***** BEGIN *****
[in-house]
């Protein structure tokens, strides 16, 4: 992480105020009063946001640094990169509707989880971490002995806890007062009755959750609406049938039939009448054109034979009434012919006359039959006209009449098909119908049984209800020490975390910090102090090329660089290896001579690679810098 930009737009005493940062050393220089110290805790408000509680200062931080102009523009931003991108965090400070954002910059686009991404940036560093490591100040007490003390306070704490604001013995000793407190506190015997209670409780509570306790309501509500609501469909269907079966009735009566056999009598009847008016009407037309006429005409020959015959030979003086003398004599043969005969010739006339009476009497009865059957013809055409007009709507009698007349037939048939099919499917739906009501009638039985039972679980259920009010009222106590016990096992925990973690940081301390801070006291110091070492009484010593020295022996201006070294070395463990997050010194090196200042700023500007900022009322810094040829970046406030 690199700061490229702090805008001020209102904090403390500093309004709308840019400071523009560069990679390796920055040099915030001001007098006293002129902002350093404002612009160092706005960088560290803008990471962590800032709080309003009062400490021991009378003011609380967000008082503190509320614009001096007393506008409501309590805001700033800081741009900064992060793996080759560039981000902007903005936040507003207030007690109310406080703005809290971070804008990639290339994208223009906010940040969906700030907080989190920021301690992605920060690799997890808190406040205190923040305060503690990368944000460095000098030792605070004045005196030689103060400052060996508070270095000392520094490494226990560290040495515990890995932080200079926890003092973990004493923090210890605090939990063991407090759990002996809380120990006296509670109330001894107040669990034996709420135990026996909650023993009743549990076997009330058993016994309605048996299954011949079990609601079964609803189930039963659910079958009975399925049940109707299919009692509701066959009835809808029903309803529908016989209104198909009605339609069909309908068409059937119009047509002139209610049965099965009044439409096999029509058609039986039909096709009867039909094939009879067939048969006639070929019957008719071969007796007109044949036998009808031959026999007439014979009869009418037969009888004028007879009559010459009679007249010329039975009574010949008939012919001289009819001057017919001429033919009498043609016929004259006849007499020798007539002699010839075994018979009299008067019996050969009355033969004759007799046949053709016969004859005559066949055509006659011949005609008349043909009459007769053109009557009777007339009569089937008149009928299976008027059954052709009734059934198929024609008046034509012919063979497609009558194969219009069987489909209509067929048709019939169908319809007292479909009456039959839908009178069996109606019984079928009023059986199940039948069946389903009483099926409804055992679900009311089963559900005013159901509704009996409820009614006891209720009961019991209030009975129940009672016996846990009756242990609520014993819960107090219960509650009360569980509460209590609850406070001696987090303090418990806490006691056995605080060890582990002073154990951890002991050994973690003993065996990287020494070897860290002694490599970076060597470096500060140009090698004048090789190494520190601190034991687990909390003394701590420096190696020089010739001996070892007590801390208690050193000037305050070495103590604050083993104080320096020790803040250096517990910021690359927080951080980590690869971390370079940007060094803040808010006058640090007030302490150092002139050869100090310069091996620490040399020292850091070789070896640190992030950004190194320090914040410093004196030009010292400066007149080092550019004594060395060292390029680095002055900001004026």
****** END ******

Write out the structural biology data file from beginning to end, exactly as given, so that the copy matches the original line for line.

[in-house]
């Protein structure tokens, strides 16, 4: 992480105020009063946001640094990169509707989880971490002995806890007062009755959750609406049938039939009448054109034979009434012919006359039959006209009449098909119908049984209800020490975390910090102090090329660089290896001579690679810098 930009737009005493940062050393220089110290805790408000509680200062931080102009523009931003991108965090400070954002910059686009991404940036560093490591100040007490003390306070704490604001013995000793407190506190015997209670409780509570306790309501509500609501469909269907079966009735009566056999009598009847008016009407037309006429005409020959015959030979003086003398004599043969005969010739006339009476009497009865059957013809055409007009709507009698007349037939048939099919499917739906009501009638039985039972679980259920009010009222106590016990096992925990973690940081301390801070006291110091070492009484010593020295022996201006070294070395463990997050010194090196200042700023500007900022009322810094040829970046406030 690199700061490229702090805008001020209102904090403390500093309004709308840019400071523009560069990679390796920055040099915030001001007098006293002129902002350093404002612009160092706005960088560290803008990471962590800032709080309003009062400490021991009378003011609380967000008082503190509320614009001096007393506008409501309590805001700033800081741009900064992060793996080759560039981000902007903005936040507003207030007690109310406080703005809290971070804008990639290339994208223009906010940040969906700030907080989190920021301690992605920060690799997890808190406040205190923040305060503690990368944000460095000098030792605070004045005196030689103060400052060996508070270095000392520094490494226990560290040495515990890995932080200079926890003092973990004493923090210890605090939990063991407090759990002996809380120990006296509670109330001894107040669990034996709420135990026996909650023993009743549990076997009330058993016994309605048996299954011949079990609601079964609803189930039963659910079958009975399925049940109707299919009692509701066959009835809808029903309803529908016989209104198909009605339609069909309908068409059937119009047509002139209610049965099965009044439409096999029509058609039986039909096709009867039909094939009879067939048969006639070929019957008719071969007796007109044949036998009808031959026999007439014979009869009418037969009888004028007879009559010459009679007249010329039975009574010949008939012919001289009819001057017919001429033919009498043609016929004259006849007499020798007539002699010839075994018979009299008067019996050969009355033969004759007799046949053709016969004859005559066949055509006659011949005609008349043909009459007769053109009557009777007339009569089937008149009928299976008027059954052709009734059934198929024609008046034509012919063979497609009558194969219009069987489909209509067929048709019939169908319809007292479909009456039959839908009178069996109606019984079928009023059986199940039948069946389903009483099926409804055992679900009311089963559900005013159901509704009996409820009614006891209720009961019991209030009975129940009672016996846990009756242990609520014993819960107090219960509650009360569980509460209590609850406070001696987090303090418990806490006691056995605080060890582990002073154990951890002991050994973690003993065996990287020494070897860290002694490599970076060597470096500060140009090698004048090789190494520190601190034991687990909390003394701590420096190696020089010739001996070892007590801390208690050193000037305050070495103590604050083993104080320096020790803040250096517990910021690359927080951080980590690869971390370079940007060094803040808010006058640090007030302490150092002139050869100090310069091996620490040399020292850091070789070896640190992030950004190194320090914040410093004196030009010292400066007149080092550019004594060395060292390029680095002055900001004026």